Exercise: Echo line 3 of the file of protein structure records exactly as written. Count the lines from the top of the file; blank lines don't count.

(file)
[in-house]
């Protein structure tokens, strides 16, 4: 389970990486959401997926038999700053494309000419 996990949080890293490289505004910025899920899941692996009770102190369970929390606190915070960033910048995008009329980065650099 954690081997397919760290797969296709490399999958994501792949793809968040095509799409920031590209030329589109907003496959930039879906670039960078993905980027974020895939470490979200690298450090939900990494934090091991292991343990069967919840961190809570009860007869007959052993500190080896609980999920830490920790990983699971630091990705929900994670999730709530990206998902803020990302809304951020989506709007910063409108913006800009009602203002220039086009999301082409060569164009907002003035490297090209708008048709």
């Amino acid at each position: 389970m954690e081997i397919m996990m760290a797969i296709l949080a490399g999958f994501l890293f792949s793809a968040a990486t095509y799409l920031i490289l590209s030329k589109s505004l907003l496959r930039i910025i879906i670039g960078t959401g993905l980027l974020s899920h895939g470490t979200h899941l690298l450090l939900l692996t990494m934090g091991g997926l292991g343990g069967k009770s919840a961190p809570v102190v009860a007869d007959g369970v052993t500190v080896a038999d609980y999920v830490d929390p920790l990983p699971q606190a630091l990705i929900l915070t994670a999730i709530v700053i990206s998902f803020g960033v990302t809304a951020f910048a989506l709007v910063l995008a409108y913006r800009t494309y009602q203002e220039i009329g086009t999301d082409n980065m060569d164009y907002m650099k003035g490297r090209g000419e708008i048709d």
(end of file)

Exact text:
């Amino acid at each position: 389970m954690e081997i397919m996990m760290a797969i296709l949080a490399g999958f994501l890293f792949s793809a968040a990486t095509y799409l920031i490289l590209s030329k589109s505004l907003l496959r930039i910025i879906i670039g960078t959401g993905l980027l974020s899920h895939g470490t979200h899941l690298l450090l939900l692996t990494m934090g091991g997926l292991g343990g069967k009770s919840a961190p809570v102190v009860a007869d007959g369970v052993t500190v080896a038999d609980y999920v830490d929390p920790l990983p699971q606190a630091l990705i929900l915070t994670a999730i709530v700053i990206s998902f803020g960033v990302t809304a951020f910048a989506l709007v910063l995008a409108y913006r800009t494309y009602q203002e220039i009329g086009t999301d082409n980065m060569d164009y907002m650099k003035g490297r090209g000419e708008i048709d």